I only saved a 1080p file, but it took about a second to finish rendering on the Core i7 model of the 27-inch iMac. And I added a few lines of Swift and watched the code change in real time on an emulator of an iPhone 11 Pro right on my Mac. Anyway, the gist of all this is to say, there's enough power here for families who want to edit family videos at home, or people who want to pick up coding, or musicians who want to record music right into the iMac's microphones. If you're a professional, you still might want to jump up to the iMac Pro, which has added power.
I like the 27-inch iMac design, but I can see how people who've been using this design for years may want something different. The "chin" on the bottom of the screen is pretty big, and the big black borders around the screen aren't the prettiest compared to displays with barely any borders on them. But I'm new to this computer and those things really don't bug me that much. I barely recognize the borders when I'm looking directly at the screen and typing.
Here's one thing I'd like to see: Some way to unlock the iMac, and to buy stuff, without having to type in my password. Apple's MacBook Air and MacBook Pro have a built-in TouchID fingerprint reader for this sort of stuff. But the iMac is big enough that I feel like Apple should just add in Face ID, like on iPhones. It'd be great to sit down and have the computer instantly unlock just like my iPhone. Or, imagine if you were sharing this with a family, how convenient that would be if it recognized different people and booted up their profiles.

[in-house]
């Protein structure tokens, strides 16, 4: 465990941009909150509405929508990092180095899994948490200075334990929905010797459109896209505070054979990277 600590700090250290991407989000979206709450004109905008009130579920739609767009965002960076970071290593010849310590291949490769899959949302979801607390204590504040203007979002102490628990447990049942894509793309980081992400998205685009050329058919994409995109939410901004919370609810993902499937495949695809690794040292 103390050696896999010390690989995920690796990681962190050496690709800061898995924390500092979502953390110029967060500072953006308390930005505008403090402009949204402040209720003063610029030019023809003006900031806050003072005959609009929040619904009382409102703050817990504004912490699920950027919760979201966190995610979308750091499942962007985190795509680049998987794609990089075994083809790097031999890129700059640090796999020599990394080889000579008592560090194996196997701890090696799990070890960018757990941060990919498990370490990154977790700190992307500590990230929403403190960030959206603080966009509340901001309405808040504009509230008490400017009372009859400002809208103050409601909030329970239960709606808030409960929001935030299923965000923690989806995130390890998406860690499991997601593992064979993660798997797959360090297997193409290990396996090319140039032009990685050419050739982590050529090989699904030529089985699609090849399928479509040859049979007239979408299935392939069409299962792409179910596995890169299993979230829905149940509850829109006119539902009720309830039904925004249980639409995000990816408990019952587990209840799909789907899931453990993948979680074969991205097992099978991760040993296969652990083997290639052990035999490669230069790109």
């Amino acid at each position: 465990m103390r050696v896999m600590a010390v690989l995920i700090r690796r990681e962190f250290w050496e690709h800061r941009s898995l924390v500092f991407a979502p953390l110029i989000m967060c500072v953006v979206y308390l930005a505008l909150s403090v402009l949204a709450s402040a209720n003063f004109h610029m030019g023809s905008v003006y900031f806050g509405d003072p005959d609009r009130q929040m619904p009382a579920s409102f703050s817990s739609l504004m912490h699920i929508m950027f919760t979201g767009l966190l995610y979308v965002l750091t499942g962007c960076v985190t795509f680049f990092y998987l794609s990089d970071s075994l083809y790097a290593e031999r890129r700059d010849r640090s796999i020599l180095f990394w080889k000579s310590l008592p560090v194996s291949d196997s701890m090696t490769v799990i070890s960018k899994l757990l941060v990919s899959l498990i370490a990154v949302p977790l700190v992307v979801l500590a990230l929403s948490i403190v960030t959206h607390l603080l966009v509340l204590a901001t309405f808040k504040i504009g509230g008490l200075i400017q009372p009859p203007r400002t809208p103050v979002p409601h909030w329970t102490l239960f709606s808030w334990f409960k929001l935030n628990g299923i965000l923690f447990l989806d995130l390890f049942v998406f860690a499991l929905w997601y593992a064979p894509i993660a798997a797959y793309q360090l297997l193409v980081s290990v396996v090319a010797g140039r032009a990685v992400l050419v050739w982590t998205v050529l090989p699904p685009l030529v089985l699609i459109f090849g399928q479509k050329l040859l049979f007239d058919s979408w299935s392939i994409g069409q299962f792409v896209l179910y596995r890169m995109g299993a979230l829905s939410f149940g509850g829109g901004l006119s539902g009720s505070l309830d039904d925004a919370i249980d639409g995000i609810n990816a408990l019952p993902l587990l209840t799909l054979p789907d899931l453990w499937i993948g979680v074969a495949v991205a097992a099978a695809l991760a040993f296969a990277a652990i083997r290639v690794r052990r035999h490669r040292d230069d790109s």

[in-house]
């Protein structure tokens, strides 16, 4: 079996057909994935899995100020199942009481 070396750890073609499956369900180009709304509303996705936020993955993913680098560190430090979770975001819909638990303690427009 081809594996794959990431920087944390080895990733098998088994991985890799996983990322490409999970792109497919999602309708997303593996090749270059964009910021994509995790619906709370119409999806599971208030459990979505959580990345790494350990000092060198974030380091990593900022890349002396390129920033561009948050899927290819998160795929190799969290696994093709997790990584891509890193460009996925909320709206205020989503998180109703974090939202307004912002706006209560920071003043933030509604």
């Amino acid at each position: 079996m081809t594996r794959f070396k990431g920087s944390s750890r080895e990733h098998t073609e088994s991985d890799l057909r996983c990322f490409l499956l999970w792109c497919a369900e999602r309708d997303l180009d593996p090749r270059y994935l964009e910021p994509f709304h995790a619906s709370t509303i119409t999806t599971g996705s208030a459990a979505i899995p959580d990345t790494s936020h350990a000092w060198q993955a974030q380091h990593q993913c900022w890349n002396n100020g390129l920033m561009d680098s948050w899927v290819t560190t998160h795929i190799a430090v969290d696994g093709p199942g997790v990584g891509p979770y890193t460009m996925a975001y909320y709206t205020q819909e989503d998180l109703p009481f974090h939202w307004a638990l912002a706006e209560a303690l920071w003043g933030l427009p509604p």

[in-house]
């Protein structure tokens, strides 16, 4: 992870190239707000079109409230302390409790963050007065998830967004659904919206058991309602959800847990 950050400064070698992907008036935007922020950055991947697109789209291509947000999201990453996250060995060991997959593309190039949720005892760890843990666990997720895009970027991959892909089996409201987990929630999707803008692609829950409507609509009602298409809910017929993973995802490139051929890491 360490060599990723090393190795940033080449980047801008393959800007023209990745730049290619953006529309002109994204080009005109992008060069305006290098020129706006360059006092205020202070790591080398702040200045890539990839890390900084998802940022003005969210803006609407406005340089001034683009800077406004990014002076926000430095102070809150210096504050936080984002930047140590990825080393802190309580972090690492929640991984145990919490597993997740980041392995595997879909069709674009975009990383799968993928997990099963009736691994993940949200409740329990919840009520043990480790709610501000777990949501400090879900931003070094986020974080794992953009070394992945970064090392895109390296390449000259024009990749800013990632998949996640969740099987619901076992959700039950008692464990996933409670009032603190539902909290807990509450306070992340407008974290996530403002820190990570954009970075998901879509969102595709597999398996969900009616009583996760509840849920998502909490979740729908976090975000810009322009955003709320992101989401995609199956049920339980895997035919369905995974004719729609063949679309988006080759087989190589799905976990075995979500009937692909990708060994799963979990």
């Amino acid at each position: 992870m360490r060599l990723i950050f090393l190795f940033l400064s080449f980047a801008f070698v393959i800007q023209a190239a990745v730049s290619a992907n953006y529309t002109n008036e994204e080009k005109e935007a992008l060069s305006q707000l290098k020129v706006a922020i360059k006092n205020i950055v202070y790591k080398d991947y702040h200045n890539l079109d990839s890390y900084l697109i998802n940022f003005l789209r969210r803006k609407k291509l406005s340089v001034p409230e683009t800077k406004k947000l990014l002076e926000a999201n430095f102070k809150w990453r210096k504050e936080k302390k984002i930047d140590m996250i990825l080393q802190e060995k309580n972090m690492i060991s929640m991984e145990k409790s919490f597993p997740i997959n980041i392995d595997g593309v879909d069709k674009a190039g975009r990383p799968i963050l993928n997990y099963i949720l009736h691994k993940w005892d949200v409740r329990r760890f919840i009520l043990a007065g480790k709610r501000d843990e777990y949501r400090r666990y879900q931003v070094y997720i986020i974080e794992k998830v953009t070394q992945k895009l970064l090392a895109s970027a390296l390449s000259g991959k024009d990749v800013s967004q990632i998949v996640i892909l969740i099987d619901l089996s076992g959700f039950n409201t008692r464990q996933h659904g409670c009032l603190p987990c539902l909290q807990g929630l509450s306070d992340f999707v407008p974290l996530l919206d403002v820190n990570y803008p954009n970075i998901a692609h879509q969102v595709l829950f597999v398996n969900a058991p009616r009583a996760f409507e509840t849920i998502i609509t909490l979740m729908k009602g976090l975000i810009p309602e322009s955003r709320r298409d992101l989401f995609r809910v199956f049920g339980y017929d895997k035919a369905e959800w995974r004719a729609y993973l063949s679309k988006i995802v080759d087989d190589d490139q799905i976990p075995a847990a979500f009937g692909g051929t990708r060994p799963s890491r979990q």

One other final thing I can't really shake from my mind. Apple announced it's moving all of its Macs to Apple-made processors within the next two years. This model still runs on Intel chips. This is purely speculation, but I can see Apple doing a big redesign to help promote its own chips when it launches another new iMac. And I can't help but think that one may be thinner, due to lower power requirements for Apple's Arm-based chips, and sleeker. If you care about that stuff, and you don't need a new iMac right now, then heck, I'd wait and see what happens if Apple redesigns this for its new chips.
This is where I normally do my "Should you buy it" section, but I'll save that for a full review. I'm going to use this as my work machine for the next few weeks, maybe put my laptop away for most uses and see what I learn from the iMac over time. I'm already excited for that — and I'm kind of wondering why I haven't owned one of these before. If you're on the way to buy a new iMac right now, though, I think you'll be really happy with your purchase.